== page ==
The Musings Of An Opinionated Sod [Help Me Grow!]


Losing Friends And Alienating People …

Many years ago, Toby Young wrote a book by the name of this post.

It was a journey through his bad decisions, bad timing and bad acts.

And while there was a lot of genuinely funny moments in it, you couldn’t help think he was a bit of a twat – which was confirmed with many of his later actions, decisions and behaviour.

I say this because recently I had a dalliance with someone who could best be described as Toby Young, without the humour.

Look, I work in advertising so I’m used to working with twats.

There’s actually a lot less of them than people like to think, but the ones who are there are generally stupendous at twatdom.

But this interaction was not someone I work with … it was someone on Linkedin.

Yes … Linkedin. The platform that is to community what Boris Johnson is to leadership.

Now even though this person and I are not ‘connected’, I do kind-of know him.

He was in Asia when I was there and had a reputation for grandiose statements that rarely could be backed up.

Anyway, I hadn’t heard about him or seen him for literally years, so I was surprised when a few weeks ago, he suddenly came into my life.

He did this by writing a comment under a Linkedin post I’d put up about one of the biggest mistakes a planner can make.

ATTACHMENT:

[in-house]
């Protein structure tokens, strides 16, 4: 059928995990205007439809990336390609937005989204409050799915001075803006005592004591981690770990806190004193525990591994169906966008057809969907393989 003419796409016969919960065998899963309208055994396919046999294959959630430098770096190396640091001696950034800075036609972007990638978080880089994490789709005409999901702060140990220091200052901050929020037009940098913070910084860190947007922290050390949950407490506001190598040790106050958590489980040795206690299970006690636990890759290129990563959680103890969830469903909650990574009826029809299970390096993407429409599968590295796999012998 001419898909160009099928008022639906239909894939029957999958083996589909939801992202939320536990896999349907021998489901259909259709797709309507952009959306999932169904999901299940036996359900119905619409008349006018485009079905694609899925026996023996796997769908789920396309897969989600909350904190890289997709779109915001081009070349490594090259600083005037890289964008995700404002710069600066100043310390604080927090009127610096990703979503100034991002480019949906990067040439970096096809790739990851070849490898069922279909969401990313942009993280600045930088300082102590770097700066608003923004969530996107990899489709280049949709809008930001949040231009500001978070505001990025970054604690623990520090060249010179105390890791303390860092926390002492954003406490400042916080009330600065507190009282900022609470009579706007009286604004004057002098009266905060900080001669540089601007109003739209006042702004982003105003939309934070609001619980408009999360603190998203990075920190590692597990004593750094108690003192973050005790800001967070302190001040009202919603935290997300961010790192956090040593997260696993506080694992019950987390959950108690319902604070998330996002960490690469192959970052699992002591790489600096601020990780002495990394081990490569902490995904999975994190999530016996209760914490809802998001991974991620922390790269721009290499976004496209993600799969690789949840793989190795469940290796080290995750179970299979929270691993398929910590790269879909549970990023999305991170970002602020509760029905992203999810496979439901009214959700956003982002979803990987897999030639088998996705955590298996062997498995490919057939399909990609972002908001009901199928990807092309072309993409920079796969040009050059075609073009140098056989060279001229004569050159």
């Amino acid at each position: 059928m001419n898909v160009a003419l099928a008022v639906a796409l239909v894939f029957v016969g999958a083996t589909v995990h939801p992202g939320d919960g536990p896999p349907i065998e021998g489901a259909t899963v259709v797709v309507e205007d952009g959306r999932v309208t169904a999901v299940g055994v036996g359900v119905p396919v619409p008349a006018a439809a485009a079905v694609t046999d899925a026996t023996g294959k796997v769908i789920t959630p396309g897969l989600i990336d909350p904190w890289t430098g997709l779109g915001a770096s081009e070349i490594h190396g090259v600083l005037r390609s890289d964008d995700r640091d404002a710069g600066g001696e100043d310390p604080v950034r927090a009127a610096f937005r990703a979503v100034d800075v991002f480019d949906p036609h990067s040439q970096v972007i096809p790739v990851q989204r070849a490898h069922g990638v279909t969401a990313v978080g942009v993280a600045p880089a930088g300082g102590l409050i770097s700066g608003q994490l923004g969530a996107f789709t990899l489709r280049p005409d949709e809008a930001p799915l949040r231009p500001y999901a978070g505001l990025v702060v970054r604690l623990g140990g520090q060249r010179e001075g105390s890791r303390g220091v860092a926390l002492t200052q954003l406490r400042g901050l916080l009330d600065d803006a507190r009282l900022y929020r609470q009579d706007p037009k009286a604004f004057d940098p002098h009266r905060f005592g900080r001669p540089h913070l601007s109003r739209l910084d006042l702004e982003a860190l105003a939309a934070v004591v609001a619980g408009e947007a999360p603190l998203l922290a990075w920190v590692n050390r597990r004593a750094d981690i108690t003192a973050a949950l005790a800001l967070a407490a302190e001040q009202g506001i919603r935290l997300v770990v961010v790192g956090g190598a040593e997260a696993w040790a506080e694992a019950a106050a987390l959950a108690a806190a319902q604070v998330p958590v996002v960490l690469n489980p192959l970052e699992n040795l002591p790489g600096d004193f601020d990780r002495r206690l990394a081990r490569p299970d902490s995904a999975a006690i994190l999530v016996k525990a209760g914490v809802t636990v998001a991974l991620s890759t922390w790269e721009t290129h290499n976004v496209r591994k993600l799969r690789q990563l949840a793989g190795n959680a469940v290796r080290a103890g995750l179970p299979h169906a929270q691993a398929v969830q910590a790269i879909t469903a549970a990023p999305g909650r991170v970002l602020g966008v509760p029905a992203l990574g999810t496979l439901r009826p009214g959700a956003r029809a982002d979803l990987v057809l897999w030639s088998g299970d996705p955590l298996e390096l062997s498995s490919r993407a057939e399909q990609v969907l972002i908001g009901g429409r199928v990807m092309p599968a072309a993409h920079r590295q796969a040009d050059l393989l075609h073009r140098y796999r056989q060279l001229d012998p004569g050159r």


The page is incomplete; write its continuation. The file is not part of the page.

He asked:

What’s the difference between thinking and planning according to you? And is there a difference? And how do you see modern day account planning influencing business and corporate strategy which is really what CEO’s want to see – they’re not interested in ads or creativity unless its making them money?

I answered as best I could … saying I felt he was implying some planners didn’t care about the impact creativity had on the clients business, just their ego and if that’s the case, maybe he’s spending time with the wrong planners, clients and creatives.

In the blink of an eye, he responded with these 2 gems:

First this …

“I’m not implying anything- I’m asking a question. I be;lieve that’s valid on a social media platform. What I’ve foudn theough Experience s that sometimes it’s better to just answer instead of reading too much into it.”

[Spelling mistakes were his, not mine]

And then this …

“You really don’t get social, do you? You can’t be focused and social at the same time. I’ve been studying clinical psychology and the mind for 7 years. It’s two ends of the same frequency . Planners are focused (head) creatives are social (HEART). Open your heart my friend before a surgeon does the job for you. Good luck. You’re mucking around with someone with a lot of medical knowledge and experience.”

That second comment was bizarre.

Judgemental. Condescending. Patronising. Almost threatening.

I have to be honest, I was quite impressed. It’s been a long time since I’ve come across such a prick who can get so personal and so insulting so quickly.